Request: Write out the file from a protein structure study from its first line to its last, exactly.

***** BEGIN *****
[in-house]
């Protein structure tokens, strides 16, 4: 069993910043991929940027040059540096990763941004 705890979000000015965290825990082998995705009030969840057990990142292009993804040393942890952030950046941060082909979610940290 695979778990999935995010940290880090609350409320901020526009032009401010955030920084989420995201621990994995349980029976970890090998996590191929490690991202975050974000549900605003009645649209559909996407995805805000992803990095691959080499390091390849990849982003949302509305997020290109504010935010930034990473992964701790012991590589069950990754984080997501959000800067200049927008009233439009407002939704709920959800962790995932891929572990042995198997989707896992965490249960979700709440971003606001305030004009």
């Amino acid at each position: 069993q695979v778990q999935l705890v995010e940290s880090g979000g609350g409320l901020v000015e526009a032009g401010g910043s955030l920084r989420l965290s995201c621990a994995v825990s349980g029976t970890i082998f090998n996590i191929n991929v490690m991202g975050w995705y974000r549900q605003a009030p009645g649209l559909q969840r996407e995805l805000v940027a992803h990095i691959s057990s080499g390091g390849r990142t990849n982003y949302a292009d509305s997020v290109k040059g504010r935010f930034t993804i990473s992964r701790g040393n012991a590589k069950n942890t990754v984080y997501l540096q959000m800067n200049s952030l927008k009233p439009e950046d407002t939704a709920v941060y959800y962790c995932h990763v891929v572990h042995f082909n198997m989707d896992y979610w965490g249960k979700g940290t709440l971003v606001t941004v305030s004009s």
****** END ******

[in-house]
């Protein structure tokens, strides 16, 4: 069993910043991929940027040059540096990763941004 705890979000000015965290825990082998995705009030969840057990990142292009993804040393942890952030950046941060082909979610940290 695979778990999935995010940290880090609350409320901020526009032009401010955030920084989420995201621990994995349980029976970890090998996590191929490690991202975050974000549900605003009645649209559909996407995805805000992803990095691959080499390091390849990849982003949302509305997020290109504010935010930034990473992964701790012991590589069950990754984080997501959000800067200049927008009233439009407002939704709920959800962790995932891929572990042995198997989707896992965490249960979700709440971003606001305030004009």
């Amino acid at each position: 069993q695979v778990q999935l705890v995010e940290s880090g979000g609350g409320l901020v000015e526009a032009g401010g910043s955030l920084r989420l965290s995201c621990a994995v825990s349980g029976t970890i082998f090998n996590i191929n991929v490690m991202g975050w995705y974000r549900q605003a009030p009645g649209l559909q969840r996407e995805l805000v940027a992803h990095i691959s057990s080499g390091g390849r990142t990849n982003y949302a292009d509305s997020v290109k040059g504010r935010f930034t993804i990473s992964r701790g040393n012991a590589k069950n942890t990754v984080y997501l540096q959000m800067n200049s952030l927008k009233p439009e950046d407002t939704a709920v941060y959800y962790c995932h990763v891929v572990h042995f082909n198997m989707d896992y979610w965490g249960k979700g940290t709440l971003v606001t941004v305030s004009s």